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Germany, Austria, Switzerland

International

Municipal/Outdoor Market

As the market leader of vacuum technology, Airvac has worked for many decades with city planners, municipalities, architects, sewage disposal companies, construction companies, wastewater treatment plants, consulting engineers, project developers and many more. The unique mix of engineering expertise, creative station construction and best-in-class services set us apart.

Advantages

Our customers rely on our innovative strength and our experience to achieve flexible and sustainable results.
No matter if you consider a vacuum sewer system for: sewer rehabilitation, replacement of septic tanks, the enlargement of a community – we are your professional and reliable partner. Benefit from our long-standing experience as well as the quality and reliability of vacuum sewer collection systems worldwide.
Vacuum sewer systems save money and time during construction and during operation.

Vacuum sewer collection systems are ideal when these conditions exist:

  • Failing septic tanks that are causing pollution
  • There are at least 25 connections - We have systems serving more than 10,000 connections!
  • Primarily residential connections - Commercial connections are also possible
  • Private developments
  • Areas with flat topography or moderate elevation change
  • Subsurface difficulties to overcome including a high groundwater table, sandy or unstable soils, rock, restricted construction conditions, and sensitive eco-systems

Features

  • Airvac vacuum sewers use smaller diameter pipes and shallower burial depths than conventional gravity sewer systems. The resulting narrow, shallow trenches greatly reduce excavation, dewatering efforts, surface disruption and eliminate the dangers associated with larger, deeper trenches. The use of smaller fuel operated equipment also reduces the carbon footprint. 
  • Airvac vacuum sewer collection systems only require one power source, located at the vacuum station. Because vacuum valves are pneumatically operated, no power source is required by the homeowners. 
  • With an Airvac vacuum sewer collection system, operators do not come in contact with raw sewage or work in confined areas, minimizing the risk of exposure to viruses, bacteria, parasites or harmful gases such as methane and hydrogen sulfide.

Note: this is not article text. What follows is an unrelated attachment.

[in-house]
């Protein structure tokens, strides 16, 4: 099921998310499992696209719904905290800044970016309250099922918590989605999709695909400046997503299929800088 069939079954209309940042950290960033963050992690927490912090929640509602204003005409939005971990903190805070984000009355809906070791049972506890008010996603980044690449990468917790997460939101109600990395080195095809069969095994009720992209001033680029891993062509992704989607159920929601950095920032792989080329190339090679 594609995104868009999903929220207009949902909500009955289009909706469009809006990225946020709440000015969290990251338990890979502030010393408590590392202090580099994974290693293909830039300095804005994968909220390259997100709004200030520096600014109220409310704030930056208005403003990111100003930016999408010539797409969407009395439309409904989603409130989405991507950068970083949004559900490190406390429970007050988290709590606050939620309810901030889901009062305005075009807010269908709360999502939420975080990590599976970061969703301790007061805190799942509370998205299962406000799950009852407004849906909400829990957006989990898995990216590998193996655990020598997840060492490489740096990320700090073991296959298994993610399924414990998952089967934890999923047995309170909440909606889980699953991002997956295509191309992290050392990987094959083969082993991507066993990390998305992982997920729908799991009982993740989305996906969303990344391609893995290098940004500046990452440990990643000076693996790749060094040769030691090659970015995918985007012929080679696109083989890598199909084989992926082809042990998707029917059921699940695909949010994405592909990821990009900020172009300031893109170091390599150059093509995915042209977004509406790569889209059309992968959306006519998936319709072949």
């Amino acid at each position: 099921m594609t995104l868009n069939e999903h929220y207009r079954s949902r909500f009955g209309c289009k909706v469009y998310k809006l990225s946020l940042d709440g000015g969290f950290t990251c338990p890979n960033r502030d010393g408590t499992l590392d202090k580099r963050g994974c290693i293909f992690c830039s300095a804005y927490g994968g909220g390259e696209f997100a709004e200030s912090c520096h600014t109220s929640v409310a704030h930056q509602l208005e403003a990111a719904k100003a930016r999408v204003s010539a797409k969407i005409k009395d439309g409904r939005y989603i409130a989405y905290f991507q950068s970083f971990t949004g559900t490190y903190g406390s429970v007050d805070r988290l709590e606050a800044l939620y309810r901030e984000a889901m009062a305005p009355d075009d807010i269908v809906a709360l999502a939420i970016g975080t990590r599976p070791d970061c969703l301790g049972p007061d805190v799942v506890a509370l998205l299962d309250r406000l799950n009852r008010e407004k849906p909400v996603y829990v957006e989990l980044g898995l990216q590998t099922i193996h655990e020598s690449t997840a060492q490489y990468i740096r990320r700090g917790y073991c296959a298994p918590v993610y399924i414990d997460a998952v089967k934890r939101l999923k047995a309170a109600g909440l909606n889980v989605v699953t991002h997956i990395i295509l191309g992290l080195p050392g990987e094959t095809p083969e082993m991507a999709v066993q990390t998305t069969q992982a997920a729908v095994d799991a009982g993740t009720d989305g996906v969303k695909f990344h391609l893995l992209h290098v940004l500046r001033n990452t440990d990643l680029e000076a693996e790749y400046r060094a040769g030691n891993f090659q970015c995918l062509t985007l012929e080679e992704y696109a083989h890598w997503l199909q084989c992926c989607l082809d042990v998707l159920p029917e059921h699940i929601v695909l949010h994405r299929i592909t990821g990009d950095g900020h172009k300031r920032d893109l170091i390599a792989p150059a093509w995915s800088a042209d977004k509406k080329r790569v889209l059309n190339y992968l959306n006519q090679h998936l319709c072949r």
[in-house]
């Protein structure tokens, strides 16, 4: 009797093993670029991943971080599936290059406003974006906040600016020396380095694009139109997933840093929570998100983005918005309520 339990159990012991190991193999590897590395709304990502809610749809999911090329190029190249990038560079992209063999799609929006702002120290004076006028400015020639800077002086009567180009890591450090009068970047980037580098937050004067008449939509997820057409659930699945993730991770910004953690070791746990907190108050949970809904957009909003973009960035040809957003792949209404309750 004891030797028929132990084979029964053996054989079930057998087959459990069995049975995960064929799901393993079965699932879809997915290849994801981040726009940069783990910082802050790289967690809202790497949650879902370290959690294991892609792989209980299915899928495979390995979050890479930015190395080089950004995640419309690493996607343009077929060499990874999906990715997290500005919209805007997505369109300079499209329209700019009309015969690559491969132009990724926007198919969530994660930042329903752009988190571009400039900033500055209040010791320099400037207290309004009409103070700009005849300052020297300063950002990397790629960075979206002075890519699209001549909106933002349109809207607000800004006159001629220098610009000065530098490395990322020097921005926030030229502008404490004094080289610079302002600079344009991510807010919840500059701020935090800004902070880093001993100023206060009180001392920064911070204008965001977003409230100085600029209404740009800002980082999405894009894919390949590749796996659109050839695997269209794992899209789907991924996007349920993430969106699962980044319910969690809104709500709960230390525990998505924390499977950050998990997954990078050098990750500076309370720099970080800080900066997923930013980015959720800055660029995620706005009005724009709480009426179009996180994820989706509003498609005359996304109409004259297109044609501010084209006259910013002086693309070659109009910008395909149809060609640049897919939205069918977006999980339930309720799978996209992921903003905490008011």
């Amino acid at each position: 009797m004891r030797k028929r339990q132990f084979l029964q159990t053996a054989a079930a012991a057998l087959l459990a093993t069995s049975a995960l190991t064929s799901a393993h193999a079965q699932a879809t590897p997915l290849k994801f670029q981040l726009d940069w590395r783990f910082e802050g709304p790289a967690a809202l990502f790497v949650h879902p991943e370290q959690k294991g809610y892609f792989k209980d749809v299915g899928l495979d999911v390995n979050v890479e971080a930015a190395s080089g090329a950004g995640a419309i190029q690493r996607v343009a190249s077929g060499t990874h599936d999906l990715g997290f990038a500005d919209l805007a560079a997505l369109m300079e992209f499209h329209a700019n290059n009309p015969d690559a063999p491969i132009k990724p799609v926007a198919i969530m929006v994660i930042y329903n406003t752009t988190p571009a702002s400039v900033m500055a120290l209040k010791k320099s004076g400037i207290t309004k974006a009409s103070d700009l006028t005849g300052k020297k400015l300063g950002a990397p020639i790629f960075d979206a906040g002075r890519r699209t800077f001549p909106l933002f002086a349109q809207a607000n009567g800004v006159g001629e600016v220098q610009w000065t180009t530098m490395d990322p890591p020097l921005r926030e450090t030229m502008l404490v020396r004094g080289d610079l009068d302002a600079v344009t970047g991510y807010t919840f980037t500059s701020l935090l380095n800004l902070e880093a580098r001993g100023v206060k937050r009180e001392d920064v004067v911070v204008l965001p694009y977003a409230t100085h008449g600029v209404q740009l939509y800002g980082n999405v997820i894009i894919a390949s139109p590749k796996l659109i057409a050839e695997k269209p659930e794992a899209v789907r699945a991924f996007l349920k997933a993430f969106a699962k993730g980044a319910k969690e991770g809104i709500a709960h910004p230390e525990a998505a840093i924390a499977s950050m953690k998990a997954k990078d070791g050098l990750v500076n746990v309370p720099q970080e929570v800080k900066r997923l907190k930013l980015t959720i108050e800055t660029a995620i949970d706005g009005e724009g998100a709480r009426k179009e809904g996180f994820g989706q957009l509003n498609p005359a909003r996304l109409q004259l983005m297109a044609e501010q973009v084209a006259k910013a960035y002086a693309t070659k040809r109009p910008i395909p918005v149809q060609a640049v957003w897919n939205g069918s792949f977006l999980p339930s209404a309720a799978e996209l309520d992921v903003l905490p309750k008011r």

• Airvac’s completely sealed vacuum sewer collection system prevents infiltration and inflow of groundwater from the valve pit to the vacuum station, protecting the environment from exfiltrating wastewater. Because the vacuum system is closed from the valve pit to the vacuum station, inflow and infiltration are eliminated. Energy is not expended transporting or treating excess water from storm events and treatment plant demand is eased.  It is one of the most environmentally sound solutions available. 
  • A single vacuum station can often serve the same area that would traditionally require 6-7 lift stations, minimizing the building footprint and reducing energy use. 
  • The horizontal and vertical flexibility allow construction crews to avoid disruption of environmentally sensitive areas. Field changes can easily be made, and unforeseen underground obstacles can be avoided by going over, under, or around them.
  • In addition, vacuum sewers are an alternative solution particularly in regions where population growth is expected. The changeover from combined to separate sewer systems is carried out by creating a new separated vacuum sewer network. The former combined sewer lines can be used for storm water collection.

 

Discover Better.

We provide free cost estimates & system layouts.
Call us at 1-800-AIRVAC9
or fill out our online form  

 

Actual Customer Comment:

“Cedar Grove has both gravity sewers and vacuum sewers, so we’re familiar with the operation and maintenance of both. When it’s time to submit an annual budget, it’s clear why my staff and I are so pleased with the vacuum system’s performance.  It’s easy to operate and maintain, requires less of our time, is more reliable, and presents fewer safety concerns.”

Taken from an article in Public Works - October, 2008

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